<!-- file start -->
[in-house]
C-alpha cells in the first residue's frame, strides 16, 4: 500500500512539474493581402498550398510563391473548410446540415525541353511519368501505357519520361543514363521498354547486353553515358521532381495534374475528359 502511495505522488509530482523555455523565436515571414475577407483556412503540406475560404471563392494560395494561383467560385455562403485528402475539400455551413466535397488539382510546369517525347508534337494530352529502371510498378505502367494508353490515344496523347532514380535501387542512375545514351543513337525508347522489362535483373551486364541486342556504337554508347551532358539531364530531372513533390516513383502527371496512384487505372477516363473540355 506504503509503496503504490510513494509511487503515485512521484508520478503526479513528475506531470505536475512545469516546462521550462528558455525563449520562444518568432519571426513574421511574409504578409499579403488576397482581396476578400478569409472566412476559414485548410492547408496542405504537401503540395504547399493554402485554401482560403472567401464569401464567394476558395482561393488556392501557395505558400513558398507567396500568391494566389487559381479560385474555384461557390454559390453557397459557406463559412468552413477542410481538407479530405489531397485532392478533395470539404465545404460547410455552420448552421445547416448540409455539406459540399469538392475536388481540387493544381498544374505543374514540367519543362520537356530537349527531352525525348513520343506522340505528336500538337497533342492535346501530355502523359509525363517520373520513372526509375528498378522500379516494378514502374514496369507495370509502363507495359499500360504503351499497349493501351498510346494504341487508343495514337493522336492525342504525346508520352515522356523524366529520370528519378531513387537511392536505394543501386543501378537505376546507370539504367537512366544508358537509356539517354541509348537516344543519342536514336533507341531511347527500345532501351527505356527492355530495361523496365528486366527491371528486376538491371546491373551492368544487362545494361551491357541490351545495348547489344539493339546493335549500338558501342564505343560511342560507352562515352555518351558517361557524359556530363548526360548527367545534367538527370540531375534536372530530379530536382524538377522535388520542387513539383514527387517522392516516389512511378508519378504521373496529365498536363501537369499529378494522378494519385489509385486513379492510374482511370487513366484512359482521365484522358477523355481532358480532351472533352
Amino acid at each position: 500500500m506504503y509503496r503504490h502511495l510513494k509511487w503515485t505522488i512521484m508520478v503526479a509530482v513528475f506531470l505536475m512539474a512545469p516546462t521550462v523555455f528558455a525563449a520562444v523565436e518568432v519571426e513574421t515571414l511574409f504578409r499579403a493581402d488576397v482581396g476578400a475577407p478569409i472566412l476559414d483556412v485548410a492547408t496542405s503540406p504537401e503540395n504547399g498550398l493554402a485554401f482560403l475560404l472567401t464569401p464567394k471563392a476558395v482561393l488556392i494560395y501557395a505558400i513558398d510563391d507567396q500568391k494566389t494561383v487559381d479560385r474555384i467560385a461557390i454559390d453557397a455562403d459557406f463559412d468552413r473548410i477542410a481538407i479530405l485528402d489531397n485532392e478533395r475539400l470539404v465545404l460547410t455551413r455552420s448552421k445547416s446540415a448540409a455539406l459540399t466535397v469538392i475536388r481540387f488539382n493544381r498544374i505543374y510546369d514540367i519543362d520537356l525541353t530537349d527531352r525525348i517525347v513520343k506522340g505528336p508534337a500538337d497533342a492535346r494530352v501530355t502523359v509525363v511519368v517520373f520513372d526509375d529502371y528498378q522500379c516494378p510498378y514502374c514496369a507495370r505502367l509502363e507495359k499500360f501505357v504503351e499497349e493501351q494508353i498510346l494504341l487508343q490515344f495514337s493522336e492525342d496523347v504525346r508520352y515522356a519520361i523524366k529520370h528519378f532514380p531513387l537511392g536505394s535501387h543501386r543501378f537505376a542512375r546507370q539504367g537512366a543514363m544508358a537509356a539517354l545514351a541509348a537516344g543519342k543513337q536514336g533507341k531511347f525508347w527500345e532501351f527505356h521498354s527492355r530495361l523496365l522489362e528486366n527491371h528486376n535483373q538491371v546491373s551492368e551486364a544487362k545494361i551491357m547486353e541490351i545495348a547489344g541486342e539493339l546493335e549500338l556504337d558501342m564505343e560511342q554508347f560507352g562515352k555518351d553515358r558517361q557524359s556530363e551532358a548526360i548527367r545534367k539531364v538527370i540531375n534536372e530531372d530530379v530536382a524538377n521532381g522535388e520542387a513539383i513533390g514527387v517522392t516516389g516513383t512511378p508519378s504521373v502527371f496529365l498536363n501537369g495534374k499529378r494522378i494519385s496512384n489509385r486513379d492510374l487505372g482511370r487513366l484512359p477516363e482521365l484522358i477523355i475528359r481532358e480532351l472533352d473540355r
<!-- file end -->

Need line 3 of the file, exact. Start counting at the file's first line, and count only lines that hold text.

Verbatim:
Amino acid at each position: 500500500m506504503y509503496r503504490h502511495l510513494k509511487w503515485t505522488i512521484m508520478v503526479a509530482v513528475f506531470l505536475m512539474a512545469p516546462t521550462v523555455f528558455a525563449a520562444v523565436e518568432v519571426e513574421t515571414l511574409f504578409r499579403a493581402d488576397v482581396g476578400a475577407p478569409i472566412l476559414d483556412v485548410a492547408t496542405s503540406p504537401e503540395n504547399g498550398l493554402a485554401f482560403l475560404l472567401t464569401p464567394k471563392a476558395v482561393l488556392i494560395y501557395a505558400i513558398d510563391d507567396q500568391k494566389t494561383v487559381d479560385r474555384i467560385a461557390i454559390d453557397a455562403d459557406f463559412d468552413r473548410i477542410a481538407i479530405l485528402d489531397n485532392e478533395r475539400l470539404v465545404l460547410t455551413r455552420s448552421k445547416s446540415a448540409a455539406l459540399t466535397v469538392i475536388r481540387f488539382n493544381r498544374i505543374y510546369d514540367i519543362d520537356l525541353t530537349d527531352r525525348i517525347v513520343k506522340g505528336p508534337a500538337d497533342a492535346r494530352v501530355t502523359v509525363v511519368v517520373f520513372d526509375d529502371y528498378q522500379c516494378p510498378y514502374c514496369a507495370r505502367l509502363e507495359k499500360f501505357v504503351e499497349e493501351q494508353i498510346l494504341l487508343q490515344f495514337s493522336e492525342d496523347v504525346r508520352y515522356a519520361i523524366k529520370h528519378f532514380p531513387l537511392g536505394s535501387h543501386r543501378f537505376a542512375r546507370q539504367g537512366a543514363m544508358a537509356a539517354l545514351a541509348a537516344g543519342k543513337q536514336g533507341k531511347f525508347w527500345e532501351f527505356h521498354s527492355r530495361l523496365l522489362e528486366n527491371h528486376n535483373q538491371v546491373s551492368e551486364a544487362k545494361i551491357m547486353e541490351i545495348a547489344g541486342e539493339l546493335e549500338l556504337d558501342m564505343e560511342q554508347f560507352g562515352k555518351d553515358r558517361q557524359s556530363e551532358a548526360i548527367r545534367k539531364v538527370i540531375n534536372e530531372d530530379v530536382a524538377n521532381g522535388e520542387a513539383i513533390g514527387v517522392t516516389g516513383t512511378p508519378s504521373v502527371f496529365l498536363n501537369g495534374k499529378r494522378i494519385s496512384n489509385r486513379d492510374l487505372g482511370r487513366l484512359p477516363e482521365l484522358i477523355i475528359r481532358e480532351l472533352d473540355r